Does an AWD/4WD Vehicle Require Additional Scheduled Maintenance?

Posted on: August 7, 2020, by :

Does an all-wheel- or four-wheel-drive vehicle require additional scheduled maintenance? That’s a question many consumers consider when car shopping. 

The chances are it does, compared with front- or rear-wheel-drive vehicles. The additional maintenance usually involves inspecting and/or replacing fluids, and the service intervals vary widely by car.

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With all- or four-wheel drive (which for the purposes of maintenance are the same), there are more things that can go wrong and need repairs, such as transfer cases and differentials, but the routine maintenance schedules (listed in the owner’s manual) aren’t that different.

For example, on all-wheel-drive SUVs such as the Chevrolet Equinox and four-wheel-drive Tahoe/Suburban models, the transfer case fluid should be changed every 97,500 miles (or 45,000 miles in “severe” service, as defined by the automaker). Subaru says only to check the front and rear differential fluid levels and top off if necessary. The Jeep Cherokee’s maintenance schedule doesn’t mention transfer case or differential fluids (the latter are also known as differential or axle oil).

Maintenance requirements also vary on four-wheel-drive pickup trucks. On Ford F-150s, the transfer case and front differential oil (as well as the rear differential oil) should be changed every 150,000 miles. On a Toyota Tacoma 4×4 truck, the differential oil and transfer case fluid should be changed every 60,000 miles in normal use and every 15,000 miles with frequent towing and/or driving on unpaved roads.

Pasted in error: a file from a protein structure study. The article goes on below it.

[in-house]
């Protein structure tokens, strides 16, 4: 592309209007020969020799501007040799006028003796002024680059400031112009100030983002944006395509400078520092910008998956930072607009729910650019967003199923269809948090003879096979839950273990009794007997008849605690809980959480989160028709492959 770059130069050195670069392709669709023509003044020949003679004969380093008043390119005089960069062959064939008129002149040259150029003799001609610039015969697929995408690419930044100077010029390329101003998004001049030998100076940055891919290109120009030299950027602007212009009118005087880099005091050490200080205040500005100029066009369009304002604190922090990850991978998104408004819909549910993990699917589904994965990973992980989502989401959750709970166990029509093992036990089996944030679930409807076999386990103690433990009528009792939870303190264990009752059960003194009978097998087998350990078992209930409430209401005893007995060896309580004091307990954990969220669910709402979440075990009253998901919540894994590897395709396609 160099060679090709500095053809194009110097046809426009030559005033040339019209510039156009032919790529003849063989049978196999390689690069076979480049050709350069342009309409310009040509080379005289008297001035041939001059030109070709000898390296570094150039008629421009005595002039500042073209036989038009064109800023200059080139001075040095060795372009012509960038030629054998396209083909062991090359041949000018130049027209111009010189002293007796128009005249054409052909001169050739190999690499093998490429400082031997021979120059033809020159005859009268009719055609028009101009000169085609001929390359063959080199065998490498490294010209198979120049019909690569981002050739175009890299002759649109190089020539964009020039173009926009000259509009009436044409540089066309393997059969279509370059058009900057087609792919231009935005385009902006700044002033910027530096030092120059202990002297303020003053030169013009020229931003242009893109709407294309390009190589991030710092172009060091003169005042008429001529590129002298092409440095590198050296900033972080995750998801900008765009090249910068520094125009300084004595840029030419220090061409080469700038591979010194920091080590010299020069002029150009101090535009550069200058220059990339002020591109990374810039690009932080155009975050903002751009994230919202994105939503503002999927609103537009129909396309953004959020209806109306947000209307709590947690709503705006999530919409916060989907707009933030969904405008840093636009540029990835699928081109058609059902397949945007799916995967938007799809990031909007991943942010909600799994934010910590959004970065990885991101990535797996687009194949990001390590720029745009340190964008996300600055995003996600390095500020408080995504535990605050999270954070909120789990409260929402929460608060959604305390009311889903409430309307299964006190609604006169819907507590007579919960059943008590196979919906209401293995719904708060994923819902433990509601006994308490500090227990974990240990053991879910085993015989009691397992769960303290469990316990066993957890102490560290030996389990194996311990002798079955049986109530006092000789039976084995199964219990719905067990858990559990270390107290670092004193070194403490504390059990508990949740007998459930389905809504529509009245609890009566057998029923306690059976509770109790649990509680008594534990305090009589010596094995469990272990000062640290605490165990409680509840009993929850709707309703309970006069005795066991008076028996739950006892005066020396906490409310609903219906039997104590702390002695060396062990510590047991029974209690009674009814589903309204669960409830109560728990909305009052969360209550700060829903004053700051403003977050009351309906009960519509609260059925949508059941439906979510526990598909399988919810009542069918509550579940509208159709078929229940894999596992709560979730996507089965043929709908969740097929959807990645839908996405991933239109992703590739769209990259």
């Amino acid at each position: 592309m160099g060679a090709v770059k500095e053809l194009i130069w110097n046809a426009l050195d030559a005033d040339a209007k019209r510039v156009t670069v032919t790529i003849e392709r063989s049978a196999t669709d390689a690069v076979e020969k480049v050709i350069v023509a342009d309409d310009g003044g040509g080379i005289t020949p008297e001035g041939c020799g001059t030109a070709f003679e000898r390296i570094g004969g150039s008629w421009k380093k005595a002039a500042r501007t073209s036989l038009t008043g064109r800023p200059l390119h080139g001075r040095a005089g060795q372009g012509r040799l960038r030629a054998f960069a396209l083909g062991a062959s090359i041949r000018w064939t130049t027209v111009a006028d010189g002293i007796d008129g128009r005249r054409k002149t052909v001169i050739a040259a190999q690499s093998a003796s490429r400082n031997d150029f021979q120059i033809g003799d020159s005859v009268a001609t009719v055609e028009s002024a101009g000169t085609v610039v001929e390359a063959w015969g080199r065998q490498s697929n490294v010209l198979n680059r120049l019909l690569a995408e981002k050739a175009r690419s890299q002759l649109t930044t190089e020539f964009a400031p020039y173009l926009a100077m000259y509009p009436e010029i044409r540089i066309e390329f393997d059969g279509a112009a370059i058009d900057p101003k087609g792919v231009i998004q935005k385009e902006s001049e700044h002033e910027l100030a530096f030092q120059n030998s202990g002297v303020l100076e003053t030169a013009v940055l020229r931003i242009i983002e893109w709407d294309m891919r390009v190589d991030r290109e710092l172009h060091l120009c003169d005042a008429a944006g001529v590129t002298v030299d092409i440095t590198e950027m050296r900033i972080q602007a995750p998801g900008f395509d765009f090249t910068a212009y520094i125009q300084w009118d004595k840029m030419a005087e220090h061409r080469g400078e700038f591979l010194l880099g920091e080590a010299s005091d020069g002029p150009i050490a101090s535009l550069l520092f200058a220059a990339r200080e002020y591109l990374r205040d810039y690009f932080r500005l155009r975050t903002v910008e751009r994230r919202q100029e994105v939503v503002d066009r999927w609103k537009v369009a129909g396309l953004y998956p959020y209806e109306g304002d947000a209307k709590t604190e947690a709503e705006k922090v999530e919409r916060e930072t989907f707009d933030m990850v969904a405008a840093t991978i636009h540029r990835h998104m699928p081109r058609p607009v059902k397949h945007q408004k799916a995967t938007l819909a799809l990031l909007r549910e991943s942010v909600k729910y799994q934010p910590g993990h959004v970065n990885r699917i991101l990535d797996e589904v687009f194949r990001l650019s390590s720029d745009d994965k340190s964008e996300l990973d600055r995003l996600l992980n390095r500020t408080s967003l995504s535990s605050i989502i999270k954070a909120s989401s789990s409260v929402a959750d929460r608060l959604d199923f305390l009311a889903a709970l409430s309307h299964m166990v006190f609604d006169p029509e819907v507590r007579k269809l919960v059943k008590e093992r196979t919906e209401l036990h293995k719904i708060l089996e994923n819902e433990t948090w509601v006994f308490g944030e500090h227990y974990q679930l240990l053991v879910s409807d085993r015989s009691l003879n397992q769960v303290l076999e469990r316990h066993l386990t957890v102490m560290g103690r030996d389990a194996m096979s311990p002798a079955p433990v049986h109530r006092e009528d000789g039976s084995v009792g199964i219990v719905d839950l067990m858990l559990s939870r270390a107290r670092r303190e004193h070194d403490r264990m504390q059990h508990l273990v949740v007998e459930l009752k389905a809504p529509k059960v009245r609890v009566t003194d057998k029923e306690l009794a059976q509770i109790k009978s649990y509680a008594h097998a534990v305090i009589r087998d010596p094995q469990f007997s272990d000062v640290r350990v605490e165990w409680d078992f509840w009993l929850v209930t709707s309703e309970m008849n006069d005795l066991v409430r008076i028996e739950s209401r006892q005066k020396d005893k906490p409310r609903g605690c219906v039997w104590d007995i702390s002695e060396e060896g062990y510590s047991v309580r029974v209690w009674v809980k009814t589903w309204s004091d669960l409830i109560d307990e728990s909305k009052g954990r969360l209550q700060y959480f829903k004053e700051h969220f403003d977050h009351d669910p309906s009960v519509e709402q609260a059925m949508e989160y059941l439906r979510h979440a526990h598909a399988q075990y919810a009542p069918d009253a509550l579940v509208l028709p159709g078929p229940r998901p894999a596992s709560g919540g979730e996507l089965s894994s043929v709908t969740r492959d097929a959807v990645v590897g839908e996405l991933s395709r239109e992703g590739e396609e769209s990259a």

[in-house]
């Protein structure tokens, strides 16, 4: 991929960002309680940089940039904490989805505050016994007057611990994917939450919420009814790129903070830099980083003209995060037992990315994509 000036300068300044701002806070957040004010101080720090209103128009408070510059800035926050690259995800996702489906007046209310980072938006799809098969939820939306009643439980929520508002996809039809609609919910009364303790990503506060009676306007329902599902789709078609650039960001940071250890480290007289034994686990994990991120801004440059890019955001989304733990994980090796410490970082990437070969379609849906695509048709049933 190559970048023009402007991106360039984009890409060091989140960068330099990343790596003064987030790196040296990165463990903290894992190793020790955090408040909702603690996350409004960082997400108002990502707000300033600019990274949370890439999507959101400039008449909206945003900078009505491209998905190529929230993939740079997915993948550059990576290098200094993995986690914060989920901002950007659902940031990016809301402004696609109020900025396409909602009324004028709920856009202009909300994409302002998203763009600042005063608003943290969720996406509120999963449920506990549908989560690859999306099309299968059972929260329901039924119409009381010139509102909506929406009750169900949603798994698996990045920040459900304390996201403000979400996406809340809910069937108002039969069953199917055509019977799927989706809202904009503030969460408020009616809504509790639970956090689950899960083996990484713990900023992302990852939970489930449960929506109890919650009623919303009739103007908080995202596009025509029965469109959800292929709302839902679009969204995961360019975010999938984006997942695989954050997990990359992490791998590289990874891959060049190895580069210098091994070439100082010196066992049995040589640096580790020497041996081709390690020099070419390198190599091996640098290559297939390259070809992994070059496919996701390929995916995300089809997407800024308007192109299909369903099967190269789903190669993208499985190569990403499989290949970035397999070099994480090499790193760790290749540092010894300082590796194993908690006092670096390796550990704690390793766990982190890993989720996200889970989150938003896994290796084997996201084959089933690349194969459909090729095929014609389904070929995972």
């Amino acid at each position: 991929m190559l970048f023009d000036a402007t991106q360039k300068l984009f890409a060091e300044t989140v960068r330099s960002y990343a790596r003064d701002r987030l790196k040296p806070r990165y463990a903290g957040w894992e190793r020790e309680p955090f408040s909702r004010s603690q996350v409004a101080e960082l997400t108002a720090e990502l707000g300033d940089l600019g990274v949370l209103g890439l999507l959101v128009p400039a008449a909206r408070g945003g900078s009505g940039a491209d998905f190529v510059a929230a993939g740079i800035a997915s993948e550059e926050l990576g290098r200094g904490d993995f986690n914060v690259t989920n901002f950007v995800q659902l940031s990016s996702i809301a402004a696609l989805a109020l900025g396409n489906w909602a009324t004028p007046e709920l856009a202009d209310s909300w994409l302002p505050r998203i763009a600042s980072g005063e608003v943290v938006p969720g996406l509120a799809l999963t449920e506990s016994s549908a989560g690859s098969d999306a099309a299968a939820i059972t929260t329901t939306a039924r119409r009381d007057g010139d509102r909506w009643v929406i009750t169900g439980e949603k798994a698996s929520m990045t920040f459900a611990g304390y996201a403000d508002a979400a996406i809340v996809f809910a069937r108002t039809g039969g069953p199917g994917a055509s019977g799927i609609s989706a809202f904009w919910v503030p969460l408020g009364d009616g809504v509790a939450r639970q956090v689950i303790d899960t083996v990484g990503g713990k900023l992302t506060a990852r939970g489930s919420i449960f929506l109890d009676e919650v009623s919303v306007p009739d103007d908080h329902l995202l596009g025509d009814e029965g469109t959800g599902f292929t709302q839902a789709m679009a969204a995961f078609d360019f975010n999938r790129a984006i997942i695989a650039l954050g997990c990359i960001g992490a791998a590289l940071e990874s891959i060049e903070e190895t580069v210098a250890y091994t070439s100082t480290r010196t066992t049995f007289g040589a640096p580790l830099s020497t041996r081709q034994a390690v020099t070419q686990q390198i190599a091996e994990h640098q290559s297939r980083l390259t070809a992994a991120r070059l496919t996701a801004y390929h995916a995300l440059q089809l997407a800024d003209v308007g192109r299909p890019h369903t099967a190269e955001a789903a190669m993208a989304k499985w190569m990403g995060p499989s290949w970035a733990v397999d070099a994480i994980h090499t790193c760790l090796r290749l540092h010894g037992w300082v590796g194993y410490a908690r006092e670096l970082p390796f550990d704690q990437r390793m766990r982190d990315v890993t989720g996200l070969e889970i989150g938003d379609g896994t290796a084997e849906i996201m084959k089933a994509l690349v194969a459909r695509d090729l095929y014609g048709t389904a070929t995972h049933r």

Dealer service departments and other repair shops may advise performing fluid changes more frequently, but the intervals recommended by the manufacturers are all that’s necessary to ensure that the warranty remains in effect.

In addition to having a couple more items on the maintenance schedule, all-wheel-drive and four-wheel-drive vehicles carry additional costs, both in a higher purchase price (compared with two-wheel-drive versions of the same vehicle) and lower gas mileage, primarily from the extra weight of the four-wheel system.

Moreover, many on-demand all-wheel-drive systems, such as those commonly used on front-drive-based vehicles, send power to the rear wheels only when one of the drive wheels slips (loses traction). If one tire gets damaged beyond repair, a tire dealer may recommend that all four tires be replaced at the same time — even if they have plenty of tread left — so that the tread depth is even all around. Mixing worn tires with one new tire may send the wrong signals to the all-wheel-drive system and activate it when extra traction isn’t needed.